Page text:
• The professionally trained musician who now has a full-time job doing something else (e.g. full-time music teacher, working in other role in music industry, became an accountant instead)
  • The full time music or peripatetic teacher who does not perform professionally but likes to still play, and does so in an amateur orchestra
  • The amateur who has come up through the ranks and plays/sings/conducts well enough to be in demand
  • The recent music college graduate who is trying to build up a career
  • The current (pre) music college student trying to build up experience.

Central range – where this is referenced, we have based this initially on 60% of respondents to a particular question; however, because in many cases so many answers are the same either side of the central range, this means the central range does vary from question to question, and is often much larger than 60%, but it is always at least 60% of respondents.

SOLOISTS

Average fee

Range

Central range

£ 269

£0 - £2,000

£ 150 - £ 350

Lowest average fee

£ 177

£ 100 - £ 250

Highest average fee

£ 385

£ 200 - £ 500

Notes:

  • Soloist refers to any instrumental or vocal professional engaged to perform with an amateur music group for a concert.
  • 87% of all groups engaged soloists We asked for an average over the last three years, excluding expenses.
  • Fees refer to concert including one rehearsal.
  • For ‘central range’ definition, please see "Definitions: 'professional; 'central range'" above.
  • There are payments which fall well outside the norm and which we have excluded, for instance one member who had raised funding for an exceptional soloist to perform with them, at a cost of £20,000.
MUSICAL DIRECTOR/CHORAL CONDUCTOR

Average

Range

Central range

PER YEAR TOTAL

£3,137

£0 - £13,000

£1,370 - £4,500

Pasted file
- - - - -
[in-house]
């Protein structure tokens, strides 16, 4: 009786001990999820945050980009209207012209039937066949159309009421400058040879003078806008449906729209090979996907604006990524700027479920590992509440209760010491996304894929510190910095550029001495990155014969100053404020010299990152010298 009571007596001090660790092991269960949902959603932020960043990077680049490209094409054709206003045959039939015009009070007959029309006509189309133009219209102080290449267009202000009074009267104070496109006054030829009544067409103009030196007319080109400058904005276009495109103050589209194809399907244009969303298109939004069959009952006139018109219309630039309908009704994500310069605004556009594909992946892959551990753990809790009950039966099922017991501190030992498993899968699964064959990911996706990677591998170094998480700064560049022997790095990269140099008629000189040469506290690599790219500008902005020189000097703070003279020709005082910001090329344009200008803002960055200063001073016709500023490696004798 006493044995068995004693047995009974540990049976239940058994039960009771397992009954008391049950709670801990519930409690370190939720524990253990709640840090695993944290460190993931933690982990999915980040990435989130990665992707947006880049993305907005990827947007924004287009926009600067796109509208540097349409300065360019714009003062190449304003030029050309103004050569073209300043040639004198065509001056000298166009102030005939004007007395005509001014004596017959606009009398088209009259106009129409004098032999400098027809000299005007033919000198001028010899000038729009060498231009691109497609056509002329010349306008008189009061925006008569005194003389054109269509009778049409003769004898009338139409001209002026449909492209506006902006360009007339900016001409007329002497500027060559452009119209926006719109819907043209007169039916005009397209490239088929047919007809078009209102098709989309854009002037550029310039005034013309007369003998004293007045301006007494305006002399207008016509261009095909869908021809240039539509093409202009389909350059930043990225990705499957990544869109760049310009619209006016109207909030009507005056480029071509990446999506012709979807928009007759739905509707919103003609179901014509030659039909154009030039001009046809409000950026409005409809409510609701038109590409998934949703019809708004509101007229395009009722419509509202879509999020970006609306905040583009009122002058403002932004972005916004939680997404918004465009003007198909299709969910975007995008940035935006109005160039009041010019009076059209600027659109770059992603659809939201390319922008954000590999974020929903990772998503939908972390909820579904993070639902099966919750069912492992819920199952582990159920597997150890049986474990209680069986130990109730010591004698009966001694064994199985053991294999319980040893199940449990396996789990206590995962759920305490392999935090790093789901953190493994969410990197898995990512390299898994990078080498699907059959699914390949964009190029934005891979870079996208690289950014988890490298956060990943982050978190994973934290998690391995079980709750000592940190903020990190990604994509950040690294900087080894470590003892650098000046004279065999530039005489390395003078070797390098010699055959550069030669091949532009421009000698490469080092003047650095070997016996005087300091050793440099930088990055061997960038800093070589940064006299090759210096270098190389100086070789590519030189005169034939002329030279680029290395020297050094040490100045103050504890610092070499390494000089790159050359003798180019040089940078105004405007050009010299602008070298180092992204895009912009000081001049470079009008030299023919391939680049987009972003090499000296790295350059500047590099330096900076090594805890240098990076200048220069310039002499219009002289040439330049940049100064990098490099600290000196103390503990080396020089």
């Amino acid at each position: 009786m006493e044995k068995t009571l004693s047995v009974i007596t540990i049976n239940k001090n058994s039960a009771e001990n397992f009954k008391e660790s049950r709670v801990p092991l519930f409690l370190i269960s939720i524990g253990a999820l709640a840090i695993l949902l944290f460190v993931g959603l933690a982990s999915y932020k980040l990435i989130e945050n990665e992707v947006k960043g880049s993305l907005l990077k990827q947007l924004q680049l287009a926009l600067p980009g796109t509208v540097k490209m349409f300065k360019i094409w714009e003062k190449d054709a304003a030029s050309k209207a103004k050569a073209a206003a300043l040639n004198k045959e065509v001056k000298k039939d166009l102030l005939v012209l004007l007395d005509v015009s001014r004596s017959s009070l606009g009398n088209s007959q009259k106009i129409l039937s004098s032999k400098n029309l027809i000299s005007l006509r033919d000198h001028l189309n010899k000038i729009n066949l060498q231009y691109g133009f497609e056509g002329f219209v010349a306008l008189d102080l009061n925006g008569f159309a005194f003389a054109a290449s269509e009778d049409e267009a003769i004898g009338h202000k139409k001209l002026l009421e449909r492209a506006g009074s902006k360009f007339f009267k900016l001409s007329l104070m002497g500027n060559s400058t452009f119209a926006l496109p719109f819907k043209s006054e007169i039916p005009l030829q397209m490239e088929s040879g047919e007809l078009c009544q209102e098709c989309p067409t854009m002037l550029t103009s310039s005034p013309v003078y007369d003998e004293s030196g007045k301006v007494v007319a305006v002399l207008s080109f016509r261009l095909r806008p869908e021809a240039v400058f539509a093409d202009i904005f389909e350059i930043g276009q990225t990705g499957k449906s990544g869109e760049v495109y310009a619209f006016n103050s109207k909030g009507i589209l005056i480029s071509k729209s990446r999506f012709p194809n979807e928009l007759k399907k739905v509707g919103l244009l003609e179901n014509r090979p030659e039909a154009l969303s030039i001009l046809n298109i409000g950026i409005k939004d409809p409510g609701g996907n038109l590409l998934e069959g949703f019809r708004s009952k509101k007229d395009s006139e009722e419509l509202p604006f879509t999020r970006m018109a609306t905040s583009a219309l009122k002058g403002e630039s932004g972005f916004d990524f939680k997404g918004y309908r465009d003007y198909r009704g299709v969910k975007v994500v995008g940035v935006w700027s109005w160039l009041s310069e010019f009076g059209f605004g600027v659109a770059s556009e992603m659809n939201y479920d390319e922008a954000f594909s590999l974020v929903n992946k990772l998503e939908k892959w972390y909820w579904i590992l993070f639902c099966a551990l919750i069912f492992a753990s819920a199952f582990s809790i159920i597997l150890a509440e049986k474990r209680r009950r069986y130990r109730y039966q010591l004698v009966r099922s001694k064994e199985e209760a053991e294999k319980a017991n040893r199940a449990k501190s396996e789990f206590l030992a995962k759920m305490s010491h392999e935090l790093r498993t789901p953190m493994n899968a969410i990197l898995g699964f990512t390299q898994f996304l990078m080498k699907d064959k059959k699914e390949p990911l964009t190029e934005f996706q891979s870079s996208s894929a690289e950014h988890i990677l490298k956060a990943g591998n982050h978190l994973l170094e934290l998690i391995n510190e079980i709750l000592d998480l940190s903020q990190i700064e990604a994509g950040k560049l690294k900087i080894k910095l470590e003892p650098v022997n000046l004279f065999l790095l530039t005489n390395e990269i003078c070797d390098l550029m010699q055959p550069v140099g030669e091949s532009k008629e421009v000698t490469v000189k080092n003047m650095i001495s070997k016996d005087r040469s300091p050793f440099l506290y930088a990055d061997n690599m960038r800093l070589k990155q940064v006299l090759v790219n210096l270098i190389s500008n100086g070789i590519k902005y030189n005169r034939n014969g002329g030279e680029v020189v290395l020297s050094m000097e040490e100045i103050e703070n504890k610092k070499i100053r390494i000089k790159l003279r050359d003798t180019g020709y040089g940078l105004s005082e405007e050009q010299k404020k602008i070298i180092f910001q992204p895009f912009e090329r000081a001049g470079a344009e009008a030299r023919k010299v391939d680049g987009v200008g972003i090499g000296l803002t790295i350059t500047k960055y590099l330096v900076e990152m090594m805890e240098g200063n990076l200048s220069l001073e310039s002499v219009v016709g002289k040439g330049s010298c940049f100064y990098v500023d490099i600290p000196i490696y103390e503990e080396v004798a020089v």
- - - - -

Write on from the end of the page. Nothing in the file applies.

PER REHEARSAL

£78

£0 - £335

£50 - £105

PER CONCERT DAY incl. rehearsal

£369

£0 - £2,400

£150 - £500

PER CONCERT DAY (no rehearsal)

£146

£0 - £700

£0 - £250

Notes: 

  • This is about the leader of a group, whatever their role may be called
  • 76% of all groups engage one
  • Conductors are most likely, of all types of musicians engaged, to have an annual contract
  • The concert day overwhelmingly includes a rehearsal with the conductor as there were only 56 respondents to ‘concert day no rehearsal’ (183 answered the option ‘concert day including rehearsal’).
  • Figures exclude expenses
CHORISTERS

Average fee

Range

Central range

£ 35

£0 - £200

£ 0 - £ 80

Lowest average fee

£ 32

£ 0 - £ 80

Highest average fee

£ 41

£ 0 - £ 100

Notes:

  • Chorister is any voice engaged to sing as part of a vocal group, for instance to beef up one section
  • Only 16% of vocal groups did so in the last three years
  • We asked for an average over the last three years, excluding expenses.
ACCOMPANIST

 Average

Range

Central range

PER YEAR TOTAL

£ 1,882

£0 - £5,224

£ 1,120 - £ 2,385

PER REHEARSAL

£ 54

£0 - £228

£ 38 - £ 70

PER CONCERT DAY incl. rehearsal

£ 162

£0 - £500

£ 100 - £ 230

PER CONCERT DAY (no rehearsal)

£ 101

£0 - £380

£ 0 - £ 200

Notes:

  • Accompanist also includes organists engaged for concerts
  • 94% of vocal groups engage one
  • Accompanists are less likely than conductors to have an annual contract and more likely to be paid per rehearsal or concert